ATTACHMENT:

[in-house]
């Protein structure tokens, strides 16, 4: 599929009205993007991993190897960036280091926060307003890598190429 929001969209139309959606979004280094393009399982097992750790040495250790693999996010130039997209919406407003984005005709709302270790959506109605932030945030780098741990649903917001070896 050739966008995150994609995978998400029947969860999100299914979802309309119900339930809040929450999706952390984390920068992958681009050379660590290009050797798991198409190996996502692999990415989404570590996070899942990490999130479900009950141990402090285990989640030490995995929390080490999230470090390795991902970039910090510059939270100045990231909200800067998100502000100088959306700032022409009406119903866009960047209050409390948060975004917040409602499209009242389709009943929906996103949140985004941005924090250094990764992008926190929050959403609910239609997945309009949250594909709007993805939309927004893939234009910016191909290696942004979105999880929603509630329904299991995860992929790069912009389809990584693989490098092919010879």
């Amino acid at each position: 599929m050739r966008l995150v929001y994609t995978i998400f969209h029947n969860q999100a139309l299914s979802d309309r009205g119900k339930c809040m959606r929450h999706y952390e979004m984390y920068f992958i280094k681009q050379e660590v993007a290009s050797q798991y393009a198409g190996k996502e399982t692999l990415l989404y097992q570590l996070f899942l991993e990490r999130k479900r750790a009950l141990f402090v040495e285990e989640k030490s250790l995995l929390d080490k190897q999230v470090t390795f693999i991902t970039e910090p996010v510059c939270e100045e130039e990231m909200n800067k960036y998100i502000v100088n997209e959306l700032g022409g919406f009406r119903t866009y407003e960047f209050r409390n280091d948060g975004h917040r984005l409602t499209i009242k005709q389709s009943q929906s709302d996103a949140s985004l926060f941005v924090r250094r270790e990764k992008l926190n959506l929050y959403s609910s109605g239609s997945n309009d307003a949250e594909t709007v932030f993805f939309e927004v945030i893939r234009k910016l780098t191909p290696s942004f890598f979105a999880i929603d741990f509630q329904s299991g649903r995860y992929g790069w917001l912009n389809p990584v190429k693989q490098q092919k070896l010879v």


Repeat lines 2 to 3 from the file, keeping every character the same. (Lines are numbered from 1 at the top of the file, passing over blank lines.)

């Protein structure tokens, strides 16, 4: 599929009205993007991993190897960036280091926060307003890598190429 929001969209139309959606979004280094393009399982097992750790040495250790693999996010130039997209919406407003984005005709709302270790959506109605932030945030780098741990649903917001070896 050739966008995150994609995978998400029947969860999100299914979802309309119900339930809040929450999706952390984390920068992958681009050379660590290009050797798991198409190996996502692999990415989404570590996070899942990490999130479900009950141990402090285990989640030490995995929390080490999230470090390795991902970039910090510059939270100045990231909200800067998100502000100088959306700032022409009406119903866009960047209050409390948060975004917040409602499209009242389709009943929906996103949140985004941005924090250094990764992008926190929050959403609910239609997945309009949250594909709007993805939309927004893939234009910016191909290696942004979105999880929603509630329904299991995860992929790069912009389809990584693989490098092919010879």
């Amino acid at each position: 599929m050739r966008l995150v929001y994609t995978i998400f969209h029947n969860q999100a139309l299914s979802d309309r009205g119900k339930c809040m959606r929450h999706y952390e979004m984390y920068f992958i280094k681009q050379e660590v993007a290009s050797q798991y393009a198409g190996k996502e399982t692999l990415l989404y097992q570590l996070f899942l991993e990490r999130k479900r750790a009950l141990f402090v040495e285990e989640k030490s250790l995995l929390d080490k190897q999230v470090t390795f693999i991902t970039e910090p996010v510059c939270e100045e130039e990231m909200n800067k960036y998100i502000v100088n997209e959306l700032g022409g919406f009406r119903t866009y407003e960047f209050r409390n280091d948060g975004h917040r984005l409602t499209i009242k005709q389709s009943q929906s709302d996103a949140s985004l926060f941005v924090r250094r270790e990764k992008l926190n959506l929050y959403s609910s109605g239609s997945n309009d307003a949250e594909t709007v932030f993805f939309e927004v945030i893939r234009k910016l780098t191909p290696s942004f890598f979105a999880i929603d741990f509630q329904s299991g649903r995860y992929g790069w917001l912009n389809p990584v190429k693989q490098q092919k070896l010879v």